Chat with us, powered by LiveChat Read Case: DRW and write three paragraphs about what you learned and how you think you might use this in your school work and career. Do not re-tell the story of the case (I already kno | Wridemy

Read Case: DRW and write three paragraphs about what you learned and how you think you might use this in your school work and career. Do not re-tell the story of the case (I already kno

Read Case: DRW and write three paragraphs about what you learned and how you think you might use this in your school work and career. Do not re-tell the story of the case (I already kno

Read Case: DRW and write three paragraphs about what you learned and how you think you might use this in your school work and career.

Do not re-tell the story of the case (I already know it) but tell me what your analysis is and, if there are issues, how you would fix them.

Come to class prepared to discuss the case.

________________________________________________________________________________________________________________ HBS Professor Stephen A. Greyser, Richard P. Chapman Professor Emeritus, Harvard Business School, and William Ellet, adjunct professor, at Brandeis University, prepared this case solely as a basis for class discussion and not as an endorsement, a source of primary data, or an illustration of effective or ineffective management. Although based on real events and despite occasional references to actual companies, this case is fictitious and any resemblance to actual persons or entities is coincidental. Copyright © 2015 President and Fellows of Harvard College. To order copies or request permission to reproduce materials, call 1-800-545-7685, write Harvard Business Publishing, Boston, MA 02163, or go to http://www.hbsp.harvard.edu. This publication may not be digitized, photocopied, or otherwise reproduced, posted, or transmitted, without the permission of Harvard Business School.

S T E P H E N A . G R E Y S E R

W I L L I A M E L L E T

DRW Technologies

DRW Technologies, a defense and aerospace company with 21 manufacturing plants in the U.S. Southeast, Midwest, and West Coast, made advanced electronic systems for the U.S. military and commercial aircraft manufacturers. The company had a reputation for innovation and was consistently profitable. However, an anticipated decline in the U.S. defense budget and increasing use of fixed-price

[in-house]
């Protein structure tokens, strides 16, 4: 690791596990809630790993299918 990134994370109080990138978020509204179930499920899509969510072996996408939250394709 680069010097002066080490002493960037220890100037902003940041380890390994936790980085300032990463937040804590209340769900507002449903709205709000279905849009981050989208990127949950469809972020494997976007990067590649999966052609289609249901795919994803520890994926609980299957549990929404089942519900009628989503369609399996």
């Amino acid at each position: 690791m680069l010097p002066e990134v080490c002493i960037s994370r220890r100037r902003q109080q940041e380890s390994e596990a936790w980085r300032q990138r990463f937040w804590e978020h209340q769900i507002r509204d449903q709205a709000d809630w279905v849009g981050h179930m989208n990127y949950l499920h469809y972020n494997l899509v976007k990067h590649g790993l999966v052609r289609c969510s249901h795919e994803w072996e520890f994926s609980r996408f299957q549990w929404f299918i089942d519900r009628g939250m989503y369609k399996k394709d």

contracts1 were forcing defense industry contractors to try to lower costs. In addition, some industry analysts were predicting a drop in demand in the commercial aviation market.

Organization of DRW Technologies

The corporate headquarters of DRW Technologies was responsible for strategy, human resources, corporate finance and accounting, marketing and sales, shareholder relations, legal services, and government and public relations. The plants operated with a high degree of autonomy: they had their own human resources and finance and accounting departments along with product development, procurement, and manufacturing. In addition to production contracted through corporate marketing and sales, the DRW plants produced rush or custom orders for high-priority customers such as the U.S. military’s Special Operations Command. These orders, which represented approximately 10% of annual sales and had been trending upward, typically were not profitable, but plant management regarded them as a way to maintain strong relationships with loyal customers.

In DRW Technologies’ decentralized organization, each plant prepared an annual budget that was approved by corporate and included a target for contribution to the firm’s profits. In the previous three years, several of the plants had missed their targets, in part because of costs the company had to absorb under fixed-price contracts. However, the general feeling among the plant executives was that temporary circumstances, predominantly external, had caused the shortfalls.

1 Fixed-price contracts typically gave bonuses to contractors that came in under budget and assessed penalty payments when contractors exceeded the budget.

9-916-535 O C T O B E R 2 7 , 2 0 1 5

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916-535 | DRW Technologies

2 BRIEFCASES | HARVARD BUSINESS SCHOOL

Plant procurement managers were aware of increasing cost pressures and had informally started sharing information on vendors with each other. The latter led to a few deals with vendors to supply certain materials common to some or all of the plants.

Hiring of Ed Claiborne